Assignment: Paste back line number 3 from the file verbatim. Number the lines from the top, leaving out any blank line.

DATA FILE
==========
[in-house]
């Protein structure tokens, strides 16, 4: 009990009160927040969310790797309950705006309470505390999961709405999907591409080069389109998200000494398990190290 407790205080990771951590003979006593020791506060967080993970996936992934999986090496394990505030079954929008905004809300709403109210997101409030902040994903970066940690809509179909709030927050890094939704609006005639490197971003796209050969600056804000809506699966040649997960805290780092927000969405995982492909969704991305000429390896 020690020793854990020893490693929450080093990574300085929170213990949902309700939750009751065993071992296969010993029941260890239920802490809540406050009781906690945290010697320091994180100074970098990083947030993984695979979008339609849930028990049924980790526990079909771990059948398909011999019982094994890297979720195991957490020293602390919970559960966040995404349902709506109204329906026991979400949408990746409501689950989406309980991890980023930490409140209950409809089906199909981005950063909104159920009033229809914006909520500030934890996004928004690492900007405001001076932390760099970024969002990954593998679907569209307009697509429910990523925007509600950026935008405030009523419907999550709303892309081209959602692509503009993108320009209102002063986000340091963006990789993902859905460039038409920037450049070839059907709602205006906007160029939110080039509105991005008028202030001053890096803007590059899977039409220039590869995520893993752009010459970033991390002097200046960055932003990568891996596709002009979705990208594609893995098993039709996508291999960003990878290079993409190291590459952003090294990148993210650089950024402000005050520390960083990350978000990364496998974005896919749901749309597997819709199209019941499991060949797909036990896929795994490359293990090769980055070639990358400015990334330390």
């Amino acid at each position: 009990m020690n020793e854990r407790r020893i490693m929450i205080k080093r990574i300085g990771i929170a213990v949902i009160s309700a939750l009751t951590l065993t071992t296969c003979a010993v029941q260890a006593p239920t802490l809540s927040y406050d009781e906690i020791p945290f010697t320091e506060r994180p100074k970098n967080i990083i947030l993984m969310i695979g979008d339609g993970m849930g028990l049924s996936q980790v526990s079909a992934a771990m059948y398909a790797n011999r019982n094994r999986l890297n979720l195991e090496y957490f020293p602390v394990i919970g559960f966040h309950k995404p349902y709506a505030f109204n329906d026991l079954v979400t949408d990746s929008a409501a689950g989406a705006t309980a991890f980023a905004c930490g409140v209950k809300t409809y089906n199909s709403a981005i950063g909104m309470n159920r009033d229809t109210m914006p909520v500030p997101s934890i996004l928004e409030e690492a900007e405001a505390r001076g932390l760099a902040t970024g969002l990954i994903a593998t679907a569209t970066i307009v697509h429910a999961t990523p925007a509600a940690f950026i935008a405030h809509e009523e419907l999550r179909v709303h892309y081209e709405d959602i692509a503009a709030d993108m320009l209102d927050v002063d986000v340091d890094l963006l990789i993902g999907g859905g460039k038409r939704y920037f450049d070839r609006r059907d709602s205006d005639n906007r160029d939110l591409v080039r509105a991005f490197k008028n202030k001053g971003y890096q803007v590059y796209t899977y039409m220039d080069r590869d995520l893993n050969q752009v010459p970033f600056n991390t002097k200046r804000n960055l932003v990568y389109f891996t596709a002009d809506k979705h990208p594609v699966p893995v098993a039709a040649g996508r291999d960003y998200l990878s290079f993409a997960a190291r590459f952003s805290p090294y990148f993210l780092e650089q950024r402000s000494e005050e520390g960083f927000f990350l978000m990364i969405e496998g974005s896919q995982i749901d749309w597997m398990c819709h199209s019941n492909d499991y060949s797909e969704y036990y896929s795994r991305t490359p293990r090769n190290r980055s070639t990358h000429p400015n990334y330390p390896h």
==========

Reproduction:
């Amino acid at each position: 009990m020690n020793e854990r407790r020893i490693m929450i205080k080093r990574i300085g990771i929170a213990v949902i009160s309700a939750l009751t951590l065993t071992t296969c003979a010993v029941q260890a006593p239920t802490l809540s927040y406050d009781e906690i020791p945290f010697t320091e506060r994180p100074k970098n967080i990083i947030l993984m969310i695979g979008d339609g993970m849930g028990l049924s996936q980790v526990s079909a992934a771990m059948y398909a790797n011999r019982n094994r999986l890297n979720l195991e090496y957490f020293p602390v394990i919970g559960f966040h309950k995404p349902y709506a505030f109204n329906d026991l079954v979400t949408d990746s929008a409501a689950g989406a705006t309980a991890f980023a905004c930490g409140v209950k809300t409809y089906n199909s709403a981005i950063g909104m309470n159920r009033d229809t109210m914006p909520v500030p997101s934890i996004l928004e409030e690492a900007e405001a505390r001076g932390l760099a902040t970024g969002l990954i994903a593998t679907a569209t970066i307009v697509h429910a999961t990523p925007a509600a940690f950026i935008a405030h809509e009523e419907l999550r179909v709303h892309y081209e709405d959602i692509a503009a709030d993108m320009l209102d927050v002063d986000v340091d890094l963006l990789i993902g999907g859905g460039k038409r939704y920037f450049d070839r609006r059907d709602s205006d005639n906007r160029d939110l591409v080039r509105a991005f490197k008028n202030k001053g971003y890096q803007v590059y796209t899977y039409m220039d080069r590869d995520l893993n050969q752009v010459p970033f600056n991390t002097k200046r804000n960055l932003v990568y389109f891996t596709a002009d809506k979705h990208p594609v699966p893995v098993a039709a040649g996508r291999d960003y998200l990878s290079f993409a997960a190291r590459f952003s805290p090294y990148f993210l780092e650089q950024r402000s000494e005050e520390g960083f927000f990350l978000m990364i969405e496998g974005s896919q995982i749901d749309w597997m398990c819709h199209s019941n492909d499991y060949s797909e969704y036990y896929s795994r991305t490359p293990r090769n190290r980055s070639t990358h000429p400015n990334y330390p390896h």